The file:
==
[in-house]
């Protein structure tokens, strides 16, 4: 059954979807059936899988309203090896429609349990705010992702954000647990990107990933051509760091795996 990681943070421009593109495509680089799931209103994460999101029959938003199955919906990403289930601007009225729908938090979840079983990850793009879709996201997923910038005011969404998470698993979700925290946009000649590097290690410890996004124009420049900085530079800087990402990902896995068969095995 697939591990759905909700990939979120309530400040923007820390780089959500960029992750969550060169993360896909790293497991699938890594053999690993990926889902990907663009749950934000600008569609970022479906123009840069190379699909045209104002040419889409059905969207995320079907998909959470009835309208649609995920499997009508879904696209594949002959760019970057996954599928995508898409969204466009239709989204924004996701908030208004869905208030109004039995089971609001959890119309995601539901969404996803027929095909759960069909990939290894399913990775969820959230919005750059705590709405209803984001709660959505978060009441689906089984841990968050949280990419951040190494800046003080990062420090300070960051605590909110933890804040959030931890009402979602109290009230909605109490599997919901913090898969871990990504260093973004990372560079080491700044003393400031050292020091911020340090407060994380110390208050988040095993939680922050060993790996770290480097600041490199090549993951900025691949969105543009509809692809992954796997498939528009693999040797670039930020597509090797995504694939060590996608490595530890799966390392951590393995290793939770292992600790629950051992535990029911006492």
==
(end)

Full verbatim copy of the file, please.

[in-house]
């Protein structure tokens, strides 16, 4: 059954979807059936899988309203090896429609349990705010992702954000647990990107990933051509760091795996 990681943070421009593109495509680089799931209103994460999101029959938003199955919906990403289930601007009225729908938090979840079983990850793009879709996201997923910038005011969404998470698993979700925290946009000649590097290690410890996004124009420049900085530079800087990402990902896995068969095995 697939591990759905909700990939979120309530400040923007820390780089959500960029992750969550060169993360896909790293497991699938890594053999690993990926889902990907663009749950934000600008569609970022479906123009840069190379699909045209104002040419889409059905969207995320079907998909959470009835309208649609995920499997009508879904696209594949002959760019970057996954599928995508898409969204466009239709989204924004996701908030208004869905208030109004039995089971609001959890119309995601539901969404996803027929095909759960069909990939290894399913990775969820959230919005750059705590709405209803984001709660959505978060009441689906089984841990968050949280990419951040190494800046003080990062420090300070960051605590909110933890804040959030931890009402979602109290009230909605109490599997919901913090898969871990990504260093973004990372560079080491700044003393400031050292020091911020340090407060994380110390208050988040095993939680922050060993790996770290480097600041490199090549993951900025691949969105543009509809692809992954796997498939528009693999040797670039930020597509090797995504694939060590996608490595530890799966390392951590393995290793939770292992600790629950051992535990029911006492």